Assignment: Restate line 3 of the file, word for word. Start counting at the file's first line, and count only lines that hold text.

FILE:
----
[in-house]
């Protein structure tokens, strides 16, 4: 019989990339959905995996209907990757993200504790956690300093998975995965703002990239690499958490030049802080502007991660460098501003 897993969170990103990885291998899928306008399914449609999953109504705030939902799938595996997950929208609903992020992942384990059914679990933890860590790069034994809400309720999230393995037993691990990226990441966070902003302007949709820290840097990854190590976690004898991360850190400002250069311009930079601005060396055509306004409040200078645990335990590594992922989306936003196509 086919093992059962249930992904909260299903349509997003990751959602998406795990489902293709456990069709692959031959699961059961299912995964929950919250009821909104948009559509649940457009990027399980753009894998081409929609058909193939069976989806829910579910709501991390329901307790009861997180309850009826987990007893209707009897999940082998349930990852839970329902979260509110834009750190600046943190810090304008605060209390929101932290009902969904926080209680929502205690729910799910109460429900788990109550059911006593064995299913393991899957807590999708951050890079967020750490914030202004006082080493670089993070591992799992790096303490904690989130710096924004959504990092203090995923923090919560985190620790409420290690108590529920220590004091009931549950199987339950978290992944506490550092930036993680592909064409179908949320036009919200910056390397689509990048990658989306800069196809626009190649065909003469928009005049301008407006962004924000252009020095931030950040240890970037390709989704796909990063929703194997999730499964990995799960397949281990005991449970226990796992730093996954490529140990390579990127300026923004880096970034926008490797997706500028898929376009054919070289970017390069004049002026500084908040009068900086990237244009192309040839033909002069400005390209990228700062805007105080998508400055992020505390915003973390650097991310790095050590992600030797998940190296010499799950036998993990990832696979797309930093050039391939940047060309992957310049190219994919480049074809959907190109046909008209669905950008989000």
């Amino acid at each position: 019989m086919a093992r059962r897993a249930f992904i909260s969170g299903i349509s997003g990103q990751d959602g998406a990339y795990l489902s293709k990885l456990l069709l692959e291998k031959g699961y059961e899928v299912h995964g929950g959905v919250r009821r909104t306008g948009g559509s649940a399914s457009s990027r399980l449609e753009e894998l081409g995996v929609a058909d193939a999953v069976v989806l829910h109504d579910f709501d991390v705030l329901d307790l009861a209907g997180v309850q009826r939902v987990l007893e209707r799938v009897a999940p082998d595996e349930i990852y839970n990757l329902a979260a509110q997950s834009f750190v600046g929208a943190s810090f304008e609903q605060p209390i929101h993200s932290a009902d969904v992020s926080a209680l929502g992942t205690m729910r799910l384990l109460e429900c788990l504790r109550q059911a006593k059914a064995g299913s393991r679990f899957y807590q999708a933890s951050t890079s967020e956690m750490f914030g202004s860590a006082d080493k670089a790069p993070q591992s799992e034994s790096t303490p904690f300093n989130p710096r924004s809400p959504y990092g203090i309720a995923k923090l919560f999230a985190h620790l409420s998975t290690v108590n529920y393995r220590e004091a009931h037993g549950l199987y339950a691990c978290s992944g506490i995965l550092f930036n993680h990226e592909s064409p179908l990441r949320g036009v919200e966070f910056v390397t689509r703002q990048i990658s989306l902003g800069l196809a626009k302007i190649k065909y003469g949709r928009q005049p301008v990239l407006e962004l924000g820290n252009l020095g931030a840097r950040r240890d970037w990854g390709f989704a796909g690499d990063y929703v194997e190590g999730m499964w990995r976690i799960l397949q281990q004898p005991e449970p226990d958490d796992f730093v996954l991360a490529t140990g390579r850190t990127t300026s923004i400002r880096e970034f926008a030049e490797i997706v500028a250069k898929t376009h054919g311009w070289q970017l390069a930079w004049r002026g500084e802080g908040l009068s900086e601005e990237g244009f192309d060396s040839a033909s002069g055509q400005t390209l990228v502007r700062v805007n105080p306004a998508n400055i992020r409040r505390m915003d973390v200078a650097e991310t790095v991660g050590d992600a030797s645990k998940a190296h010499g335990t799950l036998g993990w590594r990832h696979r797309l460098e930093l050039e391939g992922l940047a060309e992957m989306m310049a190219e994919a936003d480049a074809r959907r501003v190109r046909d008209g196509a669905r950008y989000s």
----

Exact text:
């Amino acid at each position: 019989m086919a093992r059962r897993a249930f992904i909260s969170g299903i349509s997003g990103q990751d959602g998406a990339y795990l489902s293709k990885l456990l069709l692959e291998k031959g699961y059961e899928v299912h995964g929950g959905v919250r009821r909104t306008g948009g559509s649940a399914s457009s990027r399980l449609e753009e894998l081409g995996v929609a058909d193939a999953v069976v989806l829910h109504d579910f709501d991390v705030l329901d307790l009861a209907g997180v309850q009826r939902v987990l007893e209707r799938v009897a999940p082998d595996e349930i990852y839970n990757l329902a979260a509110q997950s834009f750190v600046g929208a943190s810090f304008e609903q605060p209390i929101h993200s932290a009902d969904v992020s926080a209680l929502g992942t205690m729910r799910l384990l109460e429900c788990l504790r109550q059911a006593k059914a064995g299913s393991r679990f899957y807590q999708a933890s951050t890079s967020e956690m750490f914030g202004s860590a006082d080493k670089a790069p993070q591992s799992e034994s790096t303490p904690f300093n989130p710096r924004s809400p959504y990092g203090i309720a995923k923090l919560f999230a985190h620790l409420s998975t290690v108590n529920y393995r220590e004091a009931h037993g549950l199987y339950a691990c978290s992944g506490i995965l550092f930036n993680h990226e592909s064409p179908l990441r949320g036009v919200e966070f910056v390397t689509r703002q990048i990658s989306l902003g800069l196809a626009k302007i190649k065909y003469g949709r928009q005049p301008v990239l407006e962004l924000g820290n252009l020095g931030a840097r950040r240890d970037w990854g390709f989704a796909g690499d990063y929703v194997e190590g999730m499964w990995r976690i799960l397949q281990q004898p005991e449970p226990d958490d796992f730093v996954l991360a490529t140990g390579r850190t990127t300026s923004i400002r880096e970034f926008a030049e490797i997706v500028a250069k898929t376009h054919g311009w070289q970017l390069a930079w004049r002026g500084e802080g908040l009068s900086e601005e990237g244009f192309d060396s040839a033909s002069g055509q400005t390209l990228v502007r700062v805007n105080p306004a998508n400055i992020r409040r505390m915003d973390v200078a650097e991310t790095v991660g050590d992600a030797s645990k998940a190296h010499g335990t799950l036998g993990w590594r990832h696979r797309l460098e930093l050039e391939g992922l940047a060309e992957m989306m310049a190219e994919a936003d480049a074809r959907r501003v190109r046909d008209g196509a669905r950008y989000s």